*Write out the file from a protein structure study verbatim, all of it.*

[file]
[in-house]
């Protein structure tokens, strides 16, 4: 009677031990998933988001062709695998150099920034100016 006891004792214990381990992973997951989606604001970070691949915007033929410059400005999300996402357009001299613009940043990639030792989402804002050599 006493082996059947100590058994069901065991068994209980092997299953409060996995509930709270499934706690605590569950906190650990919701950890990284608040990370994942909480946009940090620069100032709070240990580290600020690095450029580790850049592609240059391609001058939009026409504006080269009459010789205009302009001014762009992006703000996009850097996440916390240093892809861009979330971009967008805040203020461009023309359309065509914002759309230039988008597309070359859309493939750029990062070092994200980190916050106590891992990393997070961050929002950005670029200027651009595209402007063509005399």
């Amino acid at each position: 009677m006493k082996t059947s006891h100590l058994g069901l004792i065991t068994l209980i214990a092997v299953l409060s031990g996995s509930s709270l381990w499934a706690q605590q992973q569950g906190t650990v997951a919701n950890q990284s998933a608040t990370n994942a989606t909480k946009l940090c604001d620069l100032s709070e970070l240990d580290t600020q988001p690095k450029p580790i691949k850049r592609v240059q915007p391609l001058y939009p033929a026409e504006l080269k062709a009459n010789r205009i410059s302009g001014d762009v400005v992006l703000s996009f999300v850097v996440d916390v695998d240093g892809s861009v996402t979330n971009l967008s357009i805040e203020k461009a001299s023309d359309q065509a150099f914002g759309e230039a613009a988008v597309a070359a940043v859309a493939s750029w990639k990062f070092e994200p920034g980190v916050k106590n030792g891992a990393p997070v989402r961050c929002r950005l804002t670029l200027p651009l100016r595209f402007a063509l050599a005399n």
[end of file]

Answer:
[in-house]
């Protein structure tokens, strides 16, 4: 009677031990998933988001062709695998150099920034100016 006891004792214990381990992973997951989606604001970070691949915007033929410059400005999300996402357009001299613009940043990639030792989402804002050599 006493082996059947100590058994069901065991068994209980092997299953409060996995509930709270499934706690605590569950906190650990919701950890990284608040990370994942909480946009940090620069100032709070240990580290600020690095450029580790850049592609240059391609001058939009026409504006080269009459010789205009302009001014762009992006703000996009850097996440916390240093892809861009979330971009967008805040203020461009023309359309065509914002759309230039988008597309070359859309493939750029990062070092994200980190916050106590891992990393997070961050929002950005670029200027651009595209402007063509005399």
């Amino acid at each position: 009677m006493k082996t059947s006891h100590l058994g069901l004792i065991t068994l209980i214990a092997v299953l409060s031990g996995s509930s709270l381990w499934a706690q605590q992973q569950g906190t650990v997951a919701n950890q990284s998933a608040t990370n994942a989606t909480k946009l940090c604001d620069l100032s709070e970070l240990d580290t600020q988001p690095k450029p580790i691949k850049r592609v240059q915007p391609l001058y939009p033929a026409e504006l080269k062709a009459n010789r205009i410059s302009g001014d762009v400005v992006l703000s996009f999300v850097v996440d916390v695998d240093g892809s861009v996402t979330n971009l967008s357009i805040e203020k461009a001299s023309d359309q065509a150099f914002g759309e230039a613009a988008v597309a070359a940043v859309a493939s750029w990639k990062f070092e994200p920034g980190v916050k106590n030792g891992a990393p997070v989402r961050c929002r950005l804002t670029l200027p651009l100016r595209f402007a063509l050599a005399n």